Wednesday, November 10, 2004

The Price Is Right

I'm not a big fan of my parents. I'm extremely grateful that they raised me up the way I am and that they give me my allowance, but aside from that, I really want to get away from them. Let's face it. We children, at the very least, are a financial burden to our parents. And actually to other people as well. I don't want to be a burden to anyone. And I try to help out other people as well. So it really surprised me when my dad told one of his friends this statement: "Money can be replaced and expenses can be recuperated. People, however, can't." And I agree. I've been practicing that for most of my life. But it's different when you find out that you and your dad agree on something good.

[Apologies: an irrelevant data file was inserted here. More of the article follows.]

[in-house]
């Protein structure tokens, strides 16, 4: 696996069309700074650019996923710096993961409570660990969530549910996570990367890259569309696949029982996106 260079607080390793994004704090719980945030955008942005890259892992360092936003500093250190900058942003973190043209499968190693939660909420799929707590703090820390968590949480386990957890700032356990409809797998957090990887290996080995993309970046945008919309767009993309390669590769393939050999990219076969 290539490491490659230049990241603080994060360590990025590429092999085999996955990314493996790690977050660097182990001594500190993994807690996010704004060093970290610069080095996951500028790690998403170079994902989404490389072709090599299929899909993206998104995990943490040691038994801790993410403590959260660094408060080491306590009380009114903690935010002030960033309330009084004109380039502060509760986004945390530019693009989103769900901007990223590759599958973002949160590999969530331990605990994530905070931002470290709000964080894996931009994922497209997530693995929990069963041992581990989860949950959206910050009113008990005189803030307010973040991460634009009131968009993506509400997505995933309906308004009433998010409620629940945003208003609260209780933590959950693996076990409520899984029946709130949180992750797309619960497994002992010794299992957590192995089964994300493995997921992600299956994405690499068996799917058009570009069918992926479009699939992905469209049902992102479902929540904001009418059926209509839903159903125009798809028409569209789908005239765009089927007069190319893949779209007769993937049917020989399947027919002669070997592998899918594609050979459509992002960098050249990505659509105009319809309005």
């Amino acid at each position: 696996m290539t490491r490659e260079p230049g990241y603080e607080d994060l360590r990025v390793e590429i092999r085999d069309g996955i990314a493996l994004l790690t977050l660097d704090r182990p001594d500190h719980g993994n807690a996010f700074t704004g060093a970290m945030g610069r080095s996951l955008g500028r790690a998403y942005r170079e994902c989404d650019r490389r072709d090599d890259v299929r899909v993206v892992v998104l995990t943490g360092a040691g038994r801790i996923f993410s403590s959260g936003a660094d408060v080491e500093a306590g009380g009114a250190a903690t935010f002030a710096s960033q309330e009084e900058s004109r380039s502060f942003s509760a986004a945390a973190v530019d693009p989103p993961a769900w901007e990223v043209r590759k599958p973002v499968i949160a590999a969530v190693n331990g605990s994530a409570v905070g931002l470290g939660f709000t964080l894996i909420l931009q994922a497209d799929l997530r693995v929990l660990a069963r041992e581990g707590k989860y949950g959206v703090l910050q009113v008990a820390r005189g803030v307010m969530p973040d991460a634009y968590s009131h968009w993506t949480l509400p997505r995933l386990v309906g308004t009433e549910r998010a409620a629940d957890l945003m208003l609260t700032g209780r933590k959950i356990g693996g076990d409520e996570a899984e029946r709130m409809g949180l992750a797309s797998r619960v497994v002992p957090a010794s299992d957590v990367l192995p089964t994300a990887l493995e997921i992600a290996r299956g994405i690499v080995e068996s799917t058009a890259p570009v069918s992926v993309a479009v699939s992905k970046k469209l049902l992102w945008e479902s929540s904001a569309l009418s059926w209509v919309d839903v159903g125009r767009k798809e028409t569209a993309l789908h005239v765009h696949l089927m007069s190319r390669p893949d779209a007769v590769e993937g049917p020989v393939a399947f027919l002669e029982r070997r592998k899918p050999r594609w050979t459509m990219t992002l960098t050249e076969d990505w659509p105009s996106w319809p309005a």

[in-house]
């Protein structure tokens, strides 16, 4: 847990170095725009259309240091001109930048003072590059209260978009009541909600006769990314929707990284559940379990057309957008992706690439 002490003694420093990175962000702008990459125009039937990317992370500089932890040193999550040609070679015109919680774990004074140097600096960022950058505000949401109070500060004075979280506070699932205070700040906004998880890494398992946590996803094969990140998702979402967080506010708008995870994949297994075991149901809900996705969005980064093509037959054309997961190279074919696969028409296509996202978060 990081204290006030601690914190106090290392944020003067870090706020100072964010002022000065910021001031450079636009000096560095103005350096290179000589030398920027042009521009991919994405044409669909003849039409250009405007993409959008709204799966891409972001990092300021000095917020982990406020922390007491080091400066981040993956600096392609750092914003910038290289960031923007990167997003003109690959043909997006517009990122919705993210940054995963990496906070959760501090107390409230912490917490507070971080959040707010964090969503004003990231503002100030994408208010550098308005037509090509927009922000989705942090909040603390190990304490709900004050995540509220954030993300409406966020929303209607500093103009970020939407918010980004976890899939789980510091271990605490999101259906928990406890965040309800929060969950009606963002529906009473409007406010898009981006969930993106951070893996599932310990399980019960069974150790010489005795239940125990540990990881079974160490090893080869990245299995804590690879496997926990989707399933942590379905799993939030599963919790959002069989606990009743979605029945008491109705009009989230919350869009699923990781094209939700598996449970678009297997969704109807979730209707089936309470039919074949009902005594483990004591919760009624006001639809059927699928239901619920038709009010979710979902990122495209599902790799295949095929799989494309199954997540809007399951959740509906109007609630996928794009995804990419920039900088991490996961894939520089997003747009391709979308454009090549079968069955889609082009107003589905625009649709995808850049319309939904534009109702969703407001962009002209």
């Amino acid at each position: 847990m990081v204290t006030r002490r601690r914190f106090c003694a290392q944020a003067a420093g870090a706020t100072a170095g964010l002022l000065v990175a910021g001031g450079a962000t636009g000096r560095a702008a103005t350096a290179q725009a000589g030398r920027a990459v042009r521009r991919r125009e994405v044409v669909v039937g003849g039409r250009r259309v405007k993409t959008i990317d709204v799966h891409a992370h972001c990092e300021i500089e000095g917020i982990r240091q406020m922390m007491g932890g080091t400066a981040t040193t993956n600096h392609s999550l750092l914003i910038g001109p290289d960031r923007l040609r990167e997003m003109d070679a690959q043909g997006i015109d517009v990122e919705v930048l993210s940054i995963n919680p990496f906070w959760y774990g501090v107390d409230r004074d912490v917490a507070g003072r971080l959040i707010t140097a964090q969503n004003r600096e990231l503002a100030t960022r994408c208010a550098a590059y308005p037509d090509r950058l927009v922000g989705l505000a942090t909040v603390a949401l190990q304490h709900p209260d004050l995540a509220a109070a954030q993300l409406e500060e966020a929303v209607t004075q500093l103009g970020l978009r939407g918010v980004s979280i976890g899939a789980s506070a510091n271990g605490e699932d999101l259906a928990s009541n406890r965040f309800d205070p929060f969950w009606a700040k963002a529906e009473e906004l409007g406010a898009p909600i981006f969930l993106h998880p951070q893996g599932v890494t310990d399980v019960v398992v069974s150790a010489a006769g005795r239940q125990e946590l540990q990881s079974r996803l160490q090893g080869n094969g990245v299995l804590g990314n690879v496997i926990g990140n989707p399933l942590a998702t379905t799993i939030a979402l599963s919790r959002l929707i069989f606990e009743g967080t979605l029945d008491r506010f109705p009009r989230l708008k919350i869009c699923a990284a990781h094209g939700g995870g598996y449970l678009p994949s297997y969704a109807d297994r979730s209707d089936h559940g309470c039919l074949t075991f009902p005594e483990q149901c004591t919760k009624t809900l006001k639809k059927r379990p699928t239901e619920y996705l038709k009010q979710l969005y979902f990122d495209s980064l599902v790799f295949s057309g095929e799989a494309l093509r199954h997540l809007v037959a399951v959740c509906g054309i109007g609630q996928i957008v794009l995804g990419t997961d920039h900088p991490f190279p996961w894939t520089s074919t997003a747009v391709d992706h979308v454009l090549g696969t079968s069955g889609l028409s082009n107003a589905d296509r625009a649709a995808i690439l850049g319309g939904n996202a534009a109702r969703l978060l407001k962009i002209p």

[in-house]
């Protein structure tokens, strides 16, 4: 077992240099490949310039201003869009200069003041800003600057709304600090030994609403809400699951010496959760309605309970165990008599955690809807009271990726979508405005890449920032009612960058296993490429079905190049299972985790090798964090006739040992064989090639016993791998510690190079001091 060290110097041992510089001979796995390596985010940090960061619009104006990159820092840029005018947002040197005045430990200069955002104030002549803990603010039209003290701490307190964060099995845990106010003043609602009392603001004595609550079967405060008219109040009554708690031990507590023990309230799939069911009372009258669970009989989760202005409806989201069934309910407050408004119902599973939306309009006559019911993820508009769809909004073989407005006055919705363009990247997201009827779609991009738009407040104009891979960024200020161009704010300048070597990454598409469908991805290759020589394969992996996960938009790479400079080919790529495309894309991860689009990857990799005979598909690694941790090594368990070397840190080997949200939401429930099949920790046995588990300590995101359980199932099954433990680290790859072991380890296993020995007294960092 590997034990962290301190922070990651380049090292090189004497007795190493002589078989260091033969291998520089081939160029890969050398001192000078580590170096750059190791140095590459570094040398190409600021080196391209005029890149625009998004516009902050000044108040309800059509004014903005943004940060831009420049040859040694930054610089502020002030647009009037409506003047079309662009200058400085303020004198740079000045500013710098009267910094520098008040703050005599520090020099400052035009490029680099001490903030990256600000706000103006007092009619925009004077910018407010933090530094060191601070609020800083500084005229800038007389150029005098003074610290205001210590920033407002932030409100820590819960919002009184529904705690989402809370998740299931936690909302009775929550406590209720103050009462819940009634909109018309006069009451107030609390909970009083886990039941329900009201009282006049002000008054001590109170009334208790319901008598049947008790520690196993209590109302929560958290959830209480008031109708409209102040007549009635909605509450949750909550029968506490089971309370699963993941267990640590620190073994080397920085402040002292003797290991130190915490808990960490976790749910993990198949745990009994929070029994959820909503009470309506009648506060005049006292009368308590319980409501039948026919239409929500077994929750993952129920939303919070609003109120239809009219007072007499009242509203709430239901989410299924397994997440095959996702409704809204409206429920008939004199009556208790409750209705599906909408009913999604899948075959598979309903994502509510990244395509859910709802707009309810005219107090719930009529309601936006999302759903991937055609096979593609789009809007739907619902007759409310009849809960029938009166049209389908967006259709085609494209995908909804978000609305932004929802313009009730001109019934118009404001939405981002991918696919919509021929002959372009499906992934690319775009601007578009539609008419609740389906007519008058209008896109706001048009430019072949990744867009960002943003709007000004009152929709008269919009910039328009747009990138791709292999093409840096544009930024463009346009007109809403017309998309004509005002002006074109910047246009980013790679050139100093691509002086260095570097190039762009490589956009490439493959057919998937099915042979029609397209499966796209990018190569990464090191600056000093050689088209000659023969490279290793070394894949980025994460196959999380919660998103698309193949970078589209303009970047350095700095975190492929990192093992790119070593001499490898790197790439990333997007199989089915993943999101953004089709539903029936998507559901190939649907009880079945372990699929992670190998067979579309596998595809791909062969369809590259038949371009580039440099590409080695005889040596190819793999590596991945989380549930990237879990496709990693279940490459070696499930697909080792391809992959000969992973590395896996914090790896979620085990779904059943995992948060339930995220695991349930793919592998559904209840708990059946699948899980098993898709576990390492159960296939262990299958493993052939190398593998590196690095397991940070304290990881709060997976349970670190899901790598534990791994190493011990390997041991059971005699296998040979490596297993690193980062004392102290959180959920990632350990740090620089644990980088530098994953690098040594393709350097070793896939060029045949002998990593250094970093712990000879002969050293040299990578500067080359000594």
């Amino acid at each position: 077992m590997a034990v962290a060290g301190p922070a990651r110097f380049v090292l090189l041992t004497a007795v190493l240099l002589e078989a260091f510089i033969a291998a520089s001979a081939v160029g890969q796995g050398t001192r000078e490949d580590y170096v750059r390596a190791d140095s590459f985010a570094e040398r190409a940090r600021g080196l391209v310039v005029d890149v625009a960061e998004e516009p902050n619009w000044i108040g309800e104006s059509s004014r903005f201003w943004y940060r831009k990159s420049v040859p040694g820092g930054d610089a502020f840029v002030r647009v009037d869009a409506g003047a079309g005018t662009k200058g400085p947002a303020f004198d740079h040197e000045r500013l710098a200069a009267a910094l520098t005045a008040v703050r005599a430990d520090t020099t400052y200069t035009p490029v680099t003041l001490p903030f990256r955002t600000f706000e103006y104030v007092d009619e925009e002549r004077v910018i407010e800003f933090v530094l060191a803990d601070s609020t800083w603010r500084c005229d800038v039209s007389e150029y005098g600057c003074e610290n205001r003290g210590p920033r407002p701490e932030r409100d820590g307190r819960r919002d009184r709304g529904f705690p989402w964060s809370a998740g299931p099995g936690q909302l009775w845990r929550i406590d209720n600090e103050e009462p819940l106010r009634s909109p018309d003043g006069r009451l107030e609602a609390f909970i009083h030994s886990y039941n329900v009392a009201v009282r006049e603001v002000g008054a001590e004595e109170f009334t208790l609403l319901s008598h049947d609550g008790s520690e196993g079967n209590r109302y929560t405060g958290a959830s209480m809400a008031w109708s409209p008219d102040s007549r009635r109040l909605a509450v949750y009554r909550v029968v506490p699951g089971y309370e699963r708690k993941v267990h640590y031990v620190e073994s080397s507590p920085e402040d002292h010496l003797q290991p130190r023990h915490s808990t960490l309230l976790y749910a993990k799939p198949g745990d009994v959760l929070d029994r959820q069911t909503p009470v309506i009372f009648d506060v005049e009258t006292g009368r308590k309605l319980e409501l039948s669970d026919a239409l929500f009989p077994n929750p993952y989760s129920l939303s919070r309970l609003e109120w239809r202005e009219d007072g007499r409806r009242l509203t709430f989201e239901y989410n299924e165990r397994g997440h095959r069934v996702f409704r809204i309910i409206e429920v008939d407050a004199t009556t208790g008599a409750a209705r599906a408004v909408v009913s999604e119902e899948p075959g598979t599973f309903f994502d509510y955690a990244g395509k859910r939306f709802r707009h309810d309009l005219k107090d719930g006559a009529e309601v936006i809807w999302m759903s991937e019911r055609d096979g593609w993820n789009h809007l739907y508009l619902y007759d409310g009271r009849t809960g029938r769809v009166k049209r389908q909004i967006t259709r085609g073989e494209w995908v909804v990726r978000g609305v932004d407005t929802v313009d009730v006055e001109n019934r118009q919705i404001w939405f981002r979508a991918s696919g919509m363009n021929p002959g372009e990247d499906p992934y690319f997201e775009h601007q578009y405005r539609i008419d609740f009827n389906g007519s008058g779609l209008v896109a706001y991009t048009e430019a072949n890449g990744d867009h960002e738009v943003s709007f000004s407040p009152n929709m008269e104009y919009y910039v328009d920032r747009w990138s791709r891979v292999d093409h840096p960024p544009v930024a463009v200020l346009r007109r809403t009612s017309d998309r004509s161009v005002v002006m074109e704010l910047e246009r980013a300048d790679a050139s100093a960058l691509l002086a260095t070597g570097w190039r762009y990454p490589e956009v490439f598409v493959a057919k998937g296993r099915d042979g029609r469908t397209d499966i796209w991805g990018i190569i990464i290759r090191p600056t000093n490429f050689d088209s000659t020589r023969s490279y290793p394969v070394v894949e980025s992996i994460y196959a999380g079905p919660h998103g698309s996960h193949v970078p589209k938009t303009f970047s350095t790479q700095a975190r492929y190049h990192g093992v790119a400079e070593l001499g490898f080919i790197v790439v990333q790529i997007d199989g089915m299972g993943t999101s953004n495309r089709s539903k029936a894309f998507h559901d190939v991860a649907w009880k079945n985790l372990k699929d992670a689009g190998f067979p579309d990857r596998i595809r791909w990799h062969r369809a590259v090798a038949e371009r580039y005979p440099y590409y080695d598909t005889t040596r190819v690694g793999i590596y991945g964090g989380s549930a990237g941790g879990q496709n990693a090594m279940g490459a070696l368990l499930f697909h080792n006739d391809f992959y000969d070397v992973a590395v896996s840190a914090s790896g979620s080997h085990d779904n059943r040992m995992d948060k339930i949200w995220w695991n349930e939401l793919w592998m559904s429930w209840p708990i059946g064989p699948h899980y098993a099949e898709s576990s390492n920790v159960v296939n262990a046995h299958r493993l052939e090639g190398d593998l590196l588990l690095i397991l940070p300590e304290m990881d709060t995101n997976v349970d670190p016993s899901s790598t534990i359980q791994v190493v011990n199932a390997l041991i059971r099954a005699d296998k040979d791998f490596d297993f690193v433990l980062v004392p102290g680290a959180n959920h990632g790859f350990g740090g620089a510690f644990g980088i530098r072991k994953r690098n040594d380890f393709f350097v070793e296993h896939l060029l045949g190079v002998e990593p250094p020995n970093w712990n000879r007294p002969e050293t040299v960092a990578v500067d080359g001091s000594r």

For my part, friendship never came easy. I've had a long history of losing friends, whether it's because they leave the country, leave me because of a certain conflict (like during grade school, a lot of my popular friends became bullies), or simply because we both drift apart (and we're all partially responsible for this). I may have lived a comfortable life (I got regular allowance and got three square meals a day) but I also lived a lonely one. If it comes down to a choice between earning a million dollars or saving a friend's life, I won't hesitate choosing the latter. Of course having said that, I won't lend you money just because "you feel like it". But hey, if you haven't eaten yet for the day, I'll treat you out to lunch or dinner.